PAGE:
In your application* and during any of the hearings* you participate in when you are seeking protection, you will have the opportunity to tell the court about the adverse party’s* threats or acts of abuse, especially ones involving firearms. Every situation is different, and it is important to talk to a lawyer about your specific situation. You can find a lawyer using the Nevada Bar’s website. If you cannot afford a lawyer, information about free- and low-cost legal help is available from Nevada Legal Services or any of the other organizations listed here.

Your story will help the court decide what relief* to give you. Whether you are filling out court forms or speaking directly to the court, it is important to tell the court about the violence you experienced (working with your lawyer, if you have one), especially if the adverse party used or threatened to use a firearm against you, a member of your family, any member of the community, or your pet. Among other things, this may include telling the court:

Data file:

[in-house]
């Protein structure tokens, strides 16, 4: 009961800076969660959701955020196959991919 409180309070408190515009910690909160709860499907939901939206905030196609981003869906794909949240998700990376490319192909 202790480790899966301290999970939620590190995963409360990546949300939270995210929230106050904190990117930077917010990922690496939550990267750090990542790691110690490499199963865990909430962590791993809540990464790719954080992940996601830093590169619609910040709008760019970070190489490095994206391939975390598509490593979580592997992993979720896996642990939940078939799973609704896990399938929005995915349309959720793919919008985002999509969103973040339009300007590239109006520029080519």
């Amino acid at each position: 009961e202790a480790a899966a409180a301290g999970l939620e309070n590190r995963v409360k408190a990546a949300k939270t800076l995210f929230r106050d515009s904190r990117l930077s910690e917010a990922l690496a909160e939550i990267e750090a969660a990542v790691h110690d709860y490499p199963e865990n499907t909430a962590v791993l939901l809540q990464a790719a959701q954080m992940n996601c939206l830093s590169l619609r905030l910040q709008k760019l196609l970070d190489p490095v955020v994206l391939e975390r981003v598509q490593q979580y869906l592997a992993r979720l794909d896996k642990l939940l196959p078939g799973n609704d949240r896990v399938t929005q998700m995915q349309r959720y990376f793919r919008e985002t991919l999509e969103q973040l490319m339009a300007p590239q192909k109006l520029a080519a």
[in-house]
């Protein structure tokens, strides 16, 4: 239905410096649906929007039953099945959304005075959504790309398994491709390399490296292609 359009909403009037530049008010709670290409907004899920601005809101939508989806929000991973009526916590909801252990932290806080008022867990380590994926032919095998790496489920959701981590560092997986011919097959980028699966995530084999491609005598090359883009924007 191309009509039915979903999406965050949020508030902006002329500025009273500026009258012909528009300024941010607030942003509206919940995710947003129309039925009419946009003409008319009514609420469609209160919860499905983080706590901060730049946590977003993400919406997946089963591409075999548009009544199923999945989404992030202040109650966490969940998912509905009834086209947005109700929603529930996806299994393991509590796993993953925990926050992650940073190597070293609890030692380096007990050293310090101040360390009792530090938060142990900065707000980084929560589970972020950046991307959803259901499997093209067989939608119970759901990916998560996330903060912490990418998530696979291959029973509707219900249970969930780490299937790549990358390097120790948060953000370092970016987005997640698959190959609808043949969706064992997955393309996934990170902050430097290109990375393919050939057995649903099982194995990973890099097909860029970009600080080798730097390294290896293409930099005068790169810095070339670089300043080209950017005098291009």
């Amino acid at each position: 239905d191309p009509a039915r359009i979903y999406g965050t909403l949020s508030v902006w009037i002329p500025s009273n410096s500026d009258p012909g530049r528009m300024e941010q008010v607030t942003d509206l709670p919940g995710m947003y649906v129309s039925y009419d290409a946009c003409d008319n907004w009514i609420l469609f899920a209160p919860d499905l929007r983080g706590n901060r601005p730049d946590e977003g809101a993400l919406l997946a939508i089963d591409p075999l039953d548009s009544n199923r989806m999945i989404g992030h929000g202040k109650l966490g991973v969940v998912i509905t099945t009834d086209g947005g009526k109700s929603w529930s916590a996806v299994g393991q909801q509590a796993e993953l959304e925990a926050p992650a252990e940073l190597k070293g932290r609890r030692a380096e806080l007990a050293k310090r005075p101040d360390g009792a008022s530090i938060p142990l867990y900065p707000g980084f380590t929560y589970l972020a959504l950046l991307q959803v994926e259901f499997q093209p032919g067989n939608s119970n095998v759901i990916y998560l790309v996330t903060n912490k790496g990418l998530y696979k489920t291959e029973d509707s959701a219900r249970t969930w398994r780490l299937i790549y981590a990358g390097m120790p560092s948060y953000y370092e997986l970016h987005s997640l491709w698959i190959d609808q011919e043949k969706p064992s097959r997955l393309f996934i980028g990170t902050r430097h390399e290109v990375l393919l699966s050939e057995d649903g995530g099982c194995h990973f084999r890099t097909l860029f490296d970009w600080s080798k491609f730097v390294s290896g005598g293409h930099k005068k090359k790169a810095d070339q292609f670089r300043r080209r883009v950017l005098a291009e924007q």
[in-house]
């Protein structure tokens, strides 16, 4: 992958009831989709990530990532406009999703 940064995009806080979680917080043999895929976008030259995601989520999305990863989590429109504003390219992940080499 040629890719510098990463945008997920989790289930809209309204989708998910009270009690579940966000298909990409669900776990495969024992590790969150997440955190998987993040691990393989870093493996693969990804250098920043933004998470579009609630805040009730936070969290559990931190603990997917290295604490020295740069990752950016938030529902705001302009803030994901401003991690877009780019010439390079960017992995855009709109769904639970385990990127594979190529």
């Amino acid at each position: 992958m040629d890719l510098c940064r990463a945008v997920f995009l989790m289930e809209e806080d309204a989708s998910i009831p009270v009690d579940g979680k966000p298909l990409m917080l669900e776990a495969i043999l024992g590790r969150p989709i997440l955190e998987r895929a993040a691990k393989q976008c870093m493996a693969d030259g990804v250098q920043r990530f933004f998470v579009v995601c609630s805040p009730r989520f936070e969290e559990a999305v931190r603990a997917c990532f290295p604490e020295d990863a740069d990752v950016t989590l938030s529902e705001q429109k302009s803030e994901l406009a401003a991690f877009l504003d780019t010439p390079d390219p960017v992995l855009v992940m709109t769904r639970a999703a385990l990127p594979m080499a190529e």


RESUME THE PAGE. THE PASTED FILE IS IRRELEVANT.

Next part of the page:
• About incidents of physical violence or threats of physical violence and include dates wherever you can;
  • How the adverse party used firearms to hurt or threaten you, your family, your pet(s), or anyone in the community;
  • If you fear that the adverse party may use firearms violence or threats of firearms violence in the future;
  • If the adverse party has threatened to harm him/her/themself. This may be a sign that the adverse party intends to use a dangerous weapon like a firearm against you, themself, or other people;
  • If you can, the type(s), number, and location of firearms the adverse party has access to.

This page was updated May 1, 2020. Please note that data used are the most recent available data.